Written by Michael Baquet
This semester I’m working as a Campus Safety Intern at St. Edward’s University. In this position I am responsible for a number of tasks including: the reintroduction of an operational weather station on campus, assisting in projects around the office, and providing feedback and a student perspective on campus safety policy. Some examples of these activities are communicating with the Office of Information Technology (OIT) to inspect, repair, and install the necessary equipment needed to get the weather station on campus to its intended operational capacity. Other examples include reviewing the Topper Safe app and listening to student concerns to include additional information within the app such as the phone numbers of each RA on call for resident buildings. On a day to day basis, I usually work in the Operations Building located on campus, but occasionally there will be responsibilities outside the office such as the weather station which is located in front of the Carter Auditorium next to the Ozone Garden.
While I truly enjoy all of my responsibilities in this internship, reestablishing the weather station is my main priority. This is due to the severity that weather related events can have on campus operations. The most recent example of why this is would be the unexpected rainstorm on September 7, 2022 which led to a campus wide power outage and other power outages in the Austin area. The ability to monitor weather conditions in the area to make an accurate weather forecast for campus as well as collect data on the amount of rainfall amounts, temperature, wind speed, and other weather variables specifically here on campus would have been very beneficial to helping Campus Safety better prepare students for these sorts of events. Another example of when a weather station would have been beneficial for campus would have also been during Winter Storm Uri in 2021. While there are numerous weather outlets that provide forecasts, such as the Weather App on iPhones, the ability to collect and share local weather data on campus will provide more precise weather data on campus and allow campus safety to be better prepared and responsive to specific weather emergencies that might occur such as the potential for falling tree branches or downhill flooding which our campus is more at risk of.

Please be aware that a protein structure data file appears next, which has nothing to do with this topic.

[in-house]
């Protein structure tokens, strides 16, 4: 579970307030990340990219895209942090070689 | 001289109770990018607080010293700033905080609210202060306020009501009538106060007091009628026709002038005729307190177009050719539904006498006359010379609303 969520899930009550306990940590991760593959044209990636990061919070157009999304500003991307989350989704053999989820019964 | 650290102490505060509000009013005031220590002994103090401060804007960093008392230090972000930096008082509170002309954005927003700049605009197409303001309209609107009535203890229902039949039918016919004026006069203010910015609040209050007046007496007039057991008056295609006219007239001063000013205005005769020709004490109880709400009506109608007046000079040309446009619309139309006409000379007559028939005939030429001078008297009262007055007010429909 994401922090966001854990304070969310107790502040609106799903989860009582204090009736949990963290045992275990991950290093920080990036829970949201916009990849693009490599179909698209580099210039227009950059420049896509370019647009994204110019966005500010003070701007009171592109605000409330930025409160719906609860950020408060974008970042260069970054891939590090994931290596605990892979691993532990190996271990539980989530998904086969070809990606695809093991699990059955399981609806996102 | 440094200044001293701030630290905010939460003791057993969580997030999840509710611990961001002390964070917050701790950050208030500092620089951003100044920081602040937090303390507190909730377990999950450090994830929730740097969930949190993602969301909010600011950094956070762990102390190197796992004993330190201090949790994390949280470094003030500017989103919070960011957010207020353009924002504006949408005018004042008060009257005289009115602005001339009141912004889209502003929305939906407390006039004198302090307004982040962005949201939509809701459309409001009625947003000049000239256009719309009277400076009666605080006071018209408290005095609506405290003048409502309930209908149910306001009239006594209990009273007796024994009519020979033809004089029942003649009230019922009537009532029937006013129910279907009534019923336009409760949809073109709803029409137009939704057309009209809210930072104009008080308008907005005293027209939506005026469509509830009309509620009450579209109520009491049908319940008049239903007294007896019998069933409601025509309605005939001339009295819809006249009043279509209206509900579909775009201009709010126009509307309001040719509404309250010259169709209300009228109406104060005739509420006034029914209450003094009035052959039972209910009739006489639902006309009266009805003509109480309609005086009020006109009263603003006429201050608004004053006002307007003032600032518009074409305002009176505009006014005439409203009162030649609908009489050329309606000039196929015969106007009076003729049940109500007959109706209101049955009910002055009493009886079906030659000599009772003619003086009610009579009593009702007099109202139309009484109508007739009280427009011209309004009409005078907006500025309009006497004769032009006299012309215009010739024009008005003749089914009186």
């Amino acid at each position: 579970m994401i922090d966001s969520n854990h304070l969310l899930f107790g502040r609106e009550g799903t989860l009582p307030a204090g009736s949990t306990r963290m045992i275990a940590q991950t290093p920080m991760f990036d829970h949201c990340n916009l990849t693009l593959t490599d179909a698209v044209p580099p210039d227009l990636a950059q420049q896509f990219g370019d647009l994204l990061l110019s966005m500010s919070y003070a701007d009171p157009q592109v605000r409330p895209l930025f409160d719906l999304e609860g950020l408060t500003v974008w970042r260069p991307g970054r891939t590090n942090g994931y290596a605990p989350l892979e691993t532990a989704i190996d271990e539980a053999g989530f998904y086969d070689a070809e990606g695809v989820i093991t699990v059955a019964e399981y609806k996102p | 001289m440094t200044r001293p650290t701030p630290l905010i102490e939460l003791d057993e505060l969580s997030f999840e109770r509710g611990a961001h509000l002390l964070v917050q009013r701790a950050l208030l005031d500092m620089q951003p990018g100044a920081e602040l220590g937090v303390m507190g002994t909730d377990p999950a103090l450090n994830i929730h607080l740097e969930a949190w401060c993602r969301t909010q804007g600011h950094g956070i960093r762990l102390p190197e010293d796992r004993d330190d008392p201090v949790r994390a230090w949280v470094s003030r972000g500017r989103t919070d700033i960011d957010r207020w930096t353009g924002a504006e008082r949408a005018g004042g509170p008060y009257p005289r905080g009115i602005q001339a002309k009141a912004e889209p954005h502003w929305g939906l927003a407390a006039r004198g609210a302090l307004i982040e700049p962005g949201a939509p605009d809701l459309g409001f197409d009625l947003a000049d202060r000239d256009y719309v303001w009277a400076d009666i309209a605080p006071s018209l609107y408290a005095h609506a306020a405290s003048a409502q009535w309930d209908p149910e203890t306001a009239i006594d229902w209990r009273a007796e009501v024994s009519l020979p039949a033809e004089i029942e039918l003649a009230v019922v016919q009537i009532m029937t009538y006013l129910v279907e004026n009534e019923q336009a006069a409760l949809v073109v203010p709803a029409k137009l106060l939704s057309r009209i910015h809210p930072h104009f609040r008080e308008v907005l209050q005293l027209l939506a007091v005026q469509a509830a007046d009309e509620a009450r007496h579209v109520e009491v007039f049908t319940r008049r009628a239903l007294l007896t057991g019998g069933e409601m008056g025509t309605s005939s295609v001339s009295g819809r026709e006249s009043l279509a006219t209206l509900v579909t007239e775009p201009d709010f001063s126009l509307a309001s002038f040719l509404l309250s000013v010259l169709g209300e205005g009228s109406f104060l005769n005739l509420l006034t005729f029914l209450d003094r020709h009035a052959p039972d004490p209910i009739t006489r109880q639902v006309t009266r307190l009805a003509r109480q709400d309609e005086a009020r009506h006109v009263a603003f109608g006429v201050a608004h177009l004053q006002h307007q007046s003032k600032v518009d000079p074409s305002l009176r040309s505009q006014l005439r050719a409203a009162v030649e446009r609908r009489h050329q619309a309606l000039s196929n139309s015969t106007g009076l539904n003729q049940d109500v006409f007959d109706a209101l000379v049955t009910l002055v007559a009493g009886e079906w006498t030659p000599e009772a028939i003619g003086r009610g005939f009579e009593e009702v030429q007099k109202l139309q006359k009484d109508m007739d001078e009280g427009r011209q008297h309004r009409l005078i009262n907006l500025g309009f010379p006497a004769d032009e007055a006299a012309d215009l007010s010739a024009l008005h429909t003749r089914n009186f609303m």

The biggest surprise about working as a Campus Safety Intern is how much it relates to previous research I’ve conducted with the McNair Scholars Program as well as my future in graduate school. Over the past summer, I was able to conduct research on the aspects that complicate hurricane evacuations in New Orleans and I intend to continue to conduct research on weather related emergency evacuations in graduate school. My experience in this internship has allowed me to have the confidence of knowing that I want to continue to research and other work related to weather safety and weather related emergencies in particular. Moving forward into graduate school, I plan to expand my research into topics such the effects of weather reports on emergency evacuations which will focus on the way in which evacuations are more or less likely due to the words, graphs, and other methods used to relay information to the public.